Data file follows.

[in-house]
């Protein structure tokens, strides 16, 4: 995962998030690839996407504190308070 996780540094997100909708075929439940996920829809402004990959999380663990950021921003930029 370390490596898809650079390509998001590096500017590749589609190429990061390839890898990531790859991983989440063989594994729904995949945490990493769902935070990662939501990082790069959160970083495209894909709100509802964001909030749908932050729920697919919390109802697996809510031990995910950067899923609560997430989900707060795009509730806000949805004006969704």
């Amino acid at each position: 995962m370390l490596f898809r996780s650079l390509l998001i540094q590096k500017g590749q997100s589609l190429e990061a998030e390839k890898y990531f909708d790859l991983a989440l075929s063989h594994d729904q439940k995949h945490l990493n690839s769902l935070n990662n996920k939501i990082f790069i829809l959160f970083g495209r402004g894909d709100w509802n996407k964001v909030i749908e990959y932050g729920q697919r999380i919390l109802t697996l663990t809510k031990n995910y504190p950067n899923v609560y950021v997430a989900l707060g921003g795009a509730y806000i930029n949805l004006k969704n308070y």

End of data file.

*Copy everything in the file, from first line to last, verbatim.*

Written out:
[in-house]
């Protein structure tokens, strides 16, 4: 995962998030690839996407504190308070 996780540094997100909708075929439940996920829809402004990959999380663990950021921003930029 370390490596898809650079390509998001590096500017590749589609190429990061390839890898990531790859991983989440063989594994729904995949945490990493769902935070990662939501990082790069959160970083495209894909709100509802964001909030749908932050729920697919919390109802697996809510031990995910950067899923609560997430989900707060795009509730806000949805004006969704």
């Amino acid at each position: 995962m370390l490596f898809r996780s650079l390509l998001i540094q590096k500017g590749q997100s589609l190429e990061a998030e390839k890898y990531f909708d790859l991983a989440l075929s063989h594994d729904q439940k995949h945490l990493n690839s769902l935070n990662n996920k939501i990082f790069i829809l959160f970083g495209r402004g894909d709100w509802n996407k964001v909030i749908e990959y932050g729920q697919r999380i919390l109802t697996l663990t809510k031990n995910y504190p950067n899923v609560y950021v997430a989900l707060g921003g795009a509730y806000i930029n949805l004006k969704n308070y």